Lighting a fire for change
Tobacco control policies and programs have altered behaviour so dramatically in Canada and other developed countries, it’s easy to forget that a few decades ago smoking was the social norm. We smoked at work, at home, and in restaurants and bars, and tobacco companies relentlessly advertised their products on television, radio, and in magazines and newspapers.
With funds from Health Canada, IDRC supported an economic study that helped the Jamaican government rebut the tobacco industry’s arguments against higher taxes on cigarettes — in the process breathing new life into the country’s tobacco-control strategy.
In the past two decades, the smoking rate for Canadians aged 15 years or older has been cut in half — from 35% in 1985 to 18% in 2006. Yet, as smoking rates have been declining in Canada and other Western countries, they have been rising in the developing world. By the year 2030, tobacco will cause an estimated 10 million deaths annually — 70% in developing countries.
Unfortunately, the negative impact of tobacco in poor countries goes far beyond increased morbidity and mortality. Growing tobacco requires heavy use of pesticides and fertilizers and rapidly depletes soil nutrients, and 70% of the world’s tobacco is grown in developing countries. Land used for growing tobacco is not available to grow food. Every year, an estimated 2000 km2 of woodland are cut down to fuel smokehouses that cure tobacco. And tobacco workers, many of whom are women or children, typically work in poor conditions for very low pay.
An Understanding of What Works
Few people are in a better position to understand this than Linda Waverley of IDRC’s RITC, a program within the Social and Economic Policy program area. Created in 1994, RITC funds research in developing countries on a wide range of issues, including how to make the transition from growing tobacco to growing food; the health, economic and environmental impacts of tobacco cultivation; the health care costs of tobacco use; and effective policy approaches to reducing tobacco use. RITC addresses tobacco as a major development issue, exploring how globalization affects tobacco cultivation and use and how tobacco use affects poverty at both the household and national levels.
The position also gave Waverley an opportunity to work on tobacco control at the national level, first as the BC representative on a national steering committee for reducing tobacco consumption, then as the committee’s chair. Her work experience, combined with a master's degree in investigative medicine and a PhD in the social science and public administration aspects of tobacco control policy, landed her the job of RITC senior program officer in 1998. Two years later, she became RITC program leader.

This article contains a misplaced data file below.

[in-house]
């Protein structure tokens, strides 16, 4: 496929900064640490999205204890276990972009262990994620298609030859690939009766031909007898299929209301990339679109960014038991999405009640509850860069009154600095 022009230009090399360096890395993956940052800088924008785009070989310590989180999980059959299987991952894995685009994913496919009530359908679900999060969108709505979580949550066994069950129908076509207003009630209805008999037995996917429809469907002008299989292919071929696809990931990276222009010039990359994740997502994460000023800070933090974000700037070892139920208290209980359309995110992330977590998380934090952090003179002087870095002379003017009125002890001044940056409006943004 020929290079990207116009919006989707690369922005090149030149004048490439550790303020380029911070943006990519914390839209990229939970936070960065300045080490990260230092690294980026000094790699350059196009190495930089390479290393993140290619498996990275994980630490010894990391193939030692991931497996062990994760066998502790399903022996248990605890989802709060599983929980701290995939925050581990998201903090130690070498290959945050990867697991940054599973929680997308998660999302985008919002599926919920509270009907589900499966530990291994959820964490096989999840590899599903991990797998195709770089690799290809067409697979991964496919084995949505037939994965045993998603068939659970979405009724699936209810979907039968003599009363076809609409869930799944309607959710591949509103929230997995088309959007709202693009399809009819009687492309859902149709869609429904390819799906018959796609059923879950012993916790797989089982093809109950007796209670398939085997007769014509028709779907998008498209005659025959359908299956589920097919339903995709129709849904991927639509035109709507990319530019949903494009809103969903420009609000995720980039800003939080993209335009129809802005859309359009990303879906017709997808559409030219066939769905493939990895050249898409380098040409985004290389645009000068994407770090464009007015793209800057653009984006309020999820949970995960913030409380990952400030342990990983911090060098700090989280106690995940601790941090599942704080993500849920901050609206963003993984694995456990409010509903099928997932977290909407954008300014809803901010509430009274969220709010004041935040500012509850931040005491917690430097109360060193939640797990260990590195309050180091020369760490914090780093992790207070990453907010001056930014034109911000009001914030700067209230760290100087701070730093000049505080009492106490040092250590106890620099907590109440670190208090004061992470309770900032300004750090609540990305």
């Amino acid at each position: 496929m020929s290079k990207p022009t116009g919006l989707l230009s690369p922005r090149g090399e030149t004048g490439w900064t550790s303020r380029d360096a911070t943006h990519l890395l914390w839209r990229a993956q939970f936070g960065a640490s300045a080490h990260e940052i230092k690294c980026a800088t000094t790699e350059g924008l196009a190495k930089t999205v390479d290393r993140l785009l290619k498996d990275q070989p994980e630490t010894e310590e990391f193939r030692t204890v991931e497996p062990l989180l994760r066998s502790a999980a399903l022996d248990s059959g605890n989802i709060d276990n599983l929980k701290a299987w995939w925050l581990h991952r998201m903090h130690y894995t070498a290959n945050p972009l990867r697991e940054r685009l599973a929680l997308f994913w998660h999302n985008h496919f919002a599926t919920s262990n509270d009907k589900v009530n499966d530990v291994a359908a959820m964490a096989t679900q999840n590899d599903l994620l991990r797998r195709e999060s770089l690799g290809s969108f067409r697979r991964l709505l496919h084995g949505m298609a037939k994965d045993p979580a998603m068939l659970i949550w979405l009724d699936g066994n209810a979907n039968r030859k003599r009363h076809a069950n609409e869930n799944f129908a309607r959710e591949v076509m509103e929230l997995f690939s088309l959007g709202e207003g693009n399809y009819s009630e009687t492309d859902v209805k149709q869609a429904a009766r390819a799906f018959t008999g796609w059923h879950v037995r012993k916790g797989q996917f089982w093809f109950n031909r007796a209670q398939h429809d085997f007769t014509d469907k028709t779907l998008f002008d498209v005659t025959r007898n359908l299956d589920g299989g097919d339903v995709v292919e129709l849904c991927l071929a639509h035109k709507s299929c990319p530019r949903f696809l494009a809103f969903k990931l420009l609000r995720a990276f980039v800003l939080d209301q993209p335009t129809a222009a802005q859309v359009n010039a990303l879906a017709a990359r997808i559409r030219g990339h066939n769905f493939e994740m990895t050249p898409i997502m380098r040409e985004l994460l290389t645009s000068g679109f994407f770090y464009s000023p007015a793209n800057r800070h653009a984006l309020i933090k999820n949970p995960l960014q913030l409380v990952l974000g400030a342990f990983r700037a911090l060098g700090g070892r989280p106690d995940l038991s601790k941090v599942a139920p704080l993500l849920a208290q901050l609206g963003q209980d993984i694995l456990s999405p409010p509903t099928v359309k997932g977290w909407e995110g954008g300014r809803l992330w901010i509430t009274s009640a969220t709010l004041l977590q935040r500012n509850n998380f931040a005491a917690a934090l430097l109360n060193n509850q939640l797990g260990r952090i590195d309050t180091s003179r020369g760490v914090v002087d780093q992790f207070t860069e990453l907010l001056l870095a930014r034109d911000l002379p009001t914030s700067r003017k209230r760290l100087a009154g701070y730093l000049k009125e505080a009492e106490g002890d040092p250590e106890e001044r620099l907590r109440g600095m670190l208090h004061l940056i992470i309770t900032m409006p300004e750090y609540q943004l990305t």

|“RITC’s support of Vietnam in the hard struggle against tobacco has been very important. Through this research, consumers have gained greater awareness about tobacco, while we know more about the actual perceptions and behaviours of consumers. As a result, we have made recommendations and suggestions to officials responsible for tobacco control.”
— Dr. Do Gia Phan, Vietnam Standard and Consumer Association
In South Africa, for example, local RITC-supported research convinced the government to implement some of the strictest tobacco control measures ever adopted by a developing country. The consequences of that legislation were truly win-win: when the excise tax was increased from 34% to 50% of the retail price of cigarettes between 1994 and 1998, tobacco consumption dropped 15% while government revenues from tobacco taxes climbed 75%.
|Tobacco Control in Canada
Few countries have reduced tobacco consumption as quickly or as widely as Canada. A key part of this success has been Canadian leadership in integrated tobacco control policies and programs.
The first wave of tobacco control in Canada was spurred by the 1962 release of the United Kingdom's Royal College of Physicians' report on smoking and health, which unambiguously linked smoking to disease and premature death. Two years later, when the United States Surgeon General directly linked tobacco use to lung cancer, public calls for governments to introduce anti-smoking policies and programs grew louder, not only in Canada but worldwide.
Until the mid-1980s, Canada’s approach to tobacco control was piecemeal. This changed in 1986, when the federal government introduced multi-year, comprehensive, integrated strategies. The current Federal Tobacco Control Strategy has five objectives for 2001 to 2011:
Implementing the strategy requires the collaboration of many partners, including federal, provincial, and territorial governments, tobacco control advocates, and health care organizations and associations. It has four mutually reinforcing components: